Where infants look can tell us what they know about the world.
Looking time methods:
Looking time methods can ask questions such as: do babies notice if something changed? To do this, researchers measure the length of time infants listen to or look at a specific stimulus, and then compare overall looking times across stimuli types.
For example, imagine you want to know if infants know that “cat” and “dog” mean different things. You could first show infants a picture of a dog while labeling it (e.g. “dog, dog, dog, dog”). Then, you could switch the picture to a picture of a cat, but continue labeling it as “dog” (which of course, is wrong!). You can then compare infants’ looking times to each type of trial (when the object and word match vs. when the object and word do not match).
If infants know that cats and dogs are not the same, then you would expect them to look longer when they see a cat but hear the word “dog” because this does not match their expectations, compared to when they see a dog and hear the word “dog”, which does match their expectations.
As another example, we can ask whether infants notice when you switch one sound in a word (e.g. they heard “dog” and then it is switched to “dug”), or if we switch the talker (e.g. they always heard a female voice say “dog”, and then it is switched to a male voice saying “dog”). This is a way to look at infants’ expectations about how words sound.
To summarize, looking time methods rely on differences in the length of time infants look at a screen depending on type of stimuli that they see or hear. This methodology is particularly useful for understanding what stimuli infants think to be similar or different.
Eye-tracking methods also rely on infants’ looking patterns, but provide more fine-grained information about where infants are looking as well as what they are looking at.
Imagine now that you are interested in whether infants know the meanings of common words, such as knowing what a ‘phone’ and a ‘hat’ are. You could present infants with two images on a screen (a phone and a hat), ask them to look for an object (i.e. “Do you see the phone?” or “Can you find the hat?”), and then measure which image they look at after they hear the question.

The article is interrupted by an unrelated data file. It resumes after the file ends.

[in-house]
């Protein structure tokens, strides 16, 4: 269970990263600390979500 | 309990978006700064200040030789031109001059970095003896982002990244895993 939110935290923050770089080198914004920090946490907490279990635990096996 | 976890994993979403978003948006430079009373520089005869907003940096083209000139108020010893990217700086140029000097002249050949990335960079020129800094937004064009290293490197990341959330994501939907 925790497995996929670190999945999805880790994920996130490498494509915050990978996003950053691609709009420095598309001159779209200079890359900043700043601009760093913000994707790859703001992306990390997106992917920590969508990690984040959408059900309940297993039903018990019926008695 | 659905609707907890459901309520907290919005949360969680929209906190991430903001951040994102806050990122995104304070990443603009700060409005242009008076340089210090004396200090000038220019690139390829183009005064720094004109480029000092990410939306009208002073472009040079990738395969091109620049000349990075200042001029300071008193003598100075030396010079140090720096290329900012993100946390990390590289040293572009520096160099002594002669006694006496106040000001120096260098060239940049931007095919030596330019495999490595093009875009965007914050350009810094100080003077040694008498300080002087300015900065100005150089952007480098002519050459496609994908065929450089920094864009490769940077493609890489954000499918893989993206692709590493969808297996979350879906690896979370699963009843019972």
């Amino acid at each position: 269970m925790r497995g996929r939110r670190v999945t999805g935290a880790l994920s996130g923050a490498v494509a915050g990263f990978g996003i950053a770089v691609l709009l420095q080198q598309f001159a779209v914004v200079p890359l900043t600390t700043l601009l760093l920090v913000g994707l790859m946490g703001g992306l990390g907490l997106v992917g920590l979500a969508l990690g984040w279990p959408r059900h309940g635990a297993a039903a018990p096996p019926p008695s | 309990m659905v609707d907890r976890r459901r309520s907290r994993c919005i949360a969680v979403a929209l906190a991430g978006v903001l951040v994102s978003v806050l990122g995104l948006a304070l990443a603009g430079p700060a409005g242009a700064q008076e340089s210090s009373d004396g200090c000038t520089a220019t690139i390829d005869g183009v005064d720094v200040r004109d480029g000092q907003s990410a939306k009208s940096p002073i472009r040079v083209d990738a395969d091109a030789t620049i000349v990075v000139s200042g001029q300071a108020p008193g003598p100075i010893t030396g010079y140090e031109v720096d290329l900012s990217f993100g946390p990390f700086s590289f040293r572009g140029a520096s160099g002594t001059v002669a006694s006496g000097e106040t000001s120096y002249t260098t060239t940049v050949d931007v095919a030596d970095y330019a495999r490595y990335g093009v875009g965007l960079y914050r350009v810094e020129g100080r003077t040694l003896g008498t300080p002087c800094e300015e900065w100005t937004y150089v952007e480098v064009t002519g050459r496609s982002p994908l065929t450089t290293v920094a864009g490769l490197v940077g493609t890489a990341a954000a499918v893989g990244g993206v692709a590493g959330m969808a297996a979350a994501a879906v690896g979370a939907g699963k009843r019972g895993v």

If a given group of infants spent more of their time looking at the appropriate image, it would suggest that they know which of the two objects the word refers to.
Of course, infants might look at some pictures more just because they like them more, but researchers have ways to account for these preferences in their analyses.
This type of research can be done using both high- and low-tech methods, both of which are completely non-invasive.
Video caption: A prompt “Where’s the phone?” is spoken after about half-a-second. The purple dot represents where the infant’s eye is looking in real time before, during, and after the prompt.
The Fancy Way
The high-tech methods for eye-tracking work by shining near-infrared light on the eyes and use special cameras to take high-resolution images of where the eyes are looking. This can be done with an eye-tracker, for example anEyeLink. This is great because it automatically tracks where kids are looking, though these fancy systems can be pricey. This way is being used in the picture with the “parent” and Ernie below.
The Old-Fashioned Way
The low-tech (and cheaper) method just points a regular camera at the participant’s face, and later researchers go back and note whether the participant was looking at the left or right side of the screen. This can be done in lots of settings, which is a big plus, but is also very time consuming, as researchers have to go through each video frame-by-frame and determine whether the participant looked left or right.
Eye-tracking methods allow for greater insight into where infants are looking on a screen, allowing researchers to infer different types of information about what infants know.
These methods can be used to find out if infants know the meanings of many different types of words like nouns, verbs, and adjectives.
For example, in 2017, the Bergelson lab published a paper supporting the idea that six-month-old babies understand that some words are more closely related to each other (e.g. foot and hand) than other words (e.g. foot and milk).
Whether by measuring looking time or using eye-tracking, researchers use behavioral methods to investigate what infants know before they can tell us.
Federica is currently a postdoc in the Bergelson Lab at Duke. She recently completed a PhD in Cognitive Psychology and Language Science at Penn State working with Dr. Dan Weiss in the Child Language and Cognition Lab.